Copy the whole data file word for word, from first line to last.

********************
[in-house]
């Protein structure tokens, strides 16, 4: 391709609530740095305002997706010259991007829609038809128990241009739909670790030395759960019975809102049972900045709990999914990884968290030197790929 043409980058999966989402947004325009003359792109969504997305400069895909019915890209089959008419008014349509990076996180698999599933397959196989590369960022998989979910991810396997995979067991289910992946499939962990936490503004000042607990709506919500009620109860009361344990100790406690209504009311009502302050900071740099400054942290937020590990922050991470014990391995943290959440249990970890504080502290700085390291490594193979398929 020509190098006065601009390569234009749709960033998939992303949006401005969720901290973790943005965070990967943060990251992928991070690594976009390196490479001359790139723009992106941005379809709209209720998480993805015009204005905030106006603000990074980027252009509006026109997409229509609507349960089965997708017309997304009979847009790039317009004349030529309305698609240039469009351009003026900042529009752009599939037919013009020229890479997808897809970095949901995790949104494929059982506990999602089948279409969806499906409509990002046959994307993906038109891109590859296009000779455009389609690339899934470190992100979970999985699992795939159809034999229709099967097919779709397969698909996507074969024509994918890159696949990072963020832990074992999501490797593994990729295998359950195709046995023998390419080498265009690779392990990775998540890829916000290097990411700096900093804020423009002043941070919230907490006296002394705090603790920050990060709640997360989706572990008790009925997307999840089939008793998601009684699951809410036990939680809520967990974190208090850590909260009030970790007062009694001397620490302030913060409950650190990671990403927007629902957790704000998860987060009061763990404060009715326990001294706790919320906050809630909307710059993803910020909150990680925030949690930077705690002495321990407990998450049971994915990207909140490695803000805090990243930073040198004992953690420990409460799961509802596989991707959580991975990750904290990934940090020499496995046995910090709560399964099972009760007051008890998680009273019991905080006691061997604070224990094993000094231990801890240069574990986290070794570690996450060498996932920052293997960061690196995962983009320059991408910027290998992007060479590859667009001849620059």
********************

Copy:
[in-house]
């Protein structure tokens, strides 16, 4: 391709609530740095305002997706010259991007829609038809128990241009739909670790030395759960019975809102049972900045709990999914990884968290030197790929 043409980058999966989402947004325009003359792109969504997305400069895909019915890209089959008419008014349509990076996180698999599933397959196989590369960022998989979910991810396997995979067991289910992946499939962990936490503004000042607990709506919500009620109860009361344990100790406690209504009311009502302050900071740099400054942290937020590990922050991470014990391995943290959440249990970890504080502290700085390291490594193979398929 020509190098006065601009390569234009749709960033998939992303949006401005969720901290973790943005965070990967943060990251992928991070690594976009390196490479001359790139723009992106941005379809709209209720998480993805015009204005905030106006603000990074980027252009509006026109997409229509609507349960089965997708017309997304009979847009790039317009004349030529309305698609240039469009351009003026900042529009752009599939037919013009020229890479997808897809970095949901995790949104494929059982506990999602089948279409969806499906409509990002046959994307993906038109891109590859296009000779455009389609690339899934470190992100979970999985699992795939159809034999229709099967097919779709397969698909996507074969024509994918890159696949990072963020832990074992999501490797593994990729295998359950195709046995023998390419080498265009690779392990990775998540890829916000290097990411700096900093804020423009002043941070919230907490006296002394705090603790920050990060709640997360989706572990008790009925997307999840089939008793998601009684699951809410036990939680809520967990974190208090850590909260009030970790007062009694001397620490302030913060409950650190990671990403927007629902957790704000998860987060009061763990404060009715326990001294706790919320906050809630909307710059993803910020909150990680925030949690930077705690002495321990407990998450049971994915990207909140490695803000805090990243930073040198004992953690420990409460799961509802596989991707959580991975990750904290990934940090020499496995046995910090709560399964099972009760007051008890998680009273019991905080006691061997604070224990094993000094231990801890240069574990986290070794570690996450060498996932920052293997960061690196995962983009320059991408910027290998992007060479590859667009001849620059």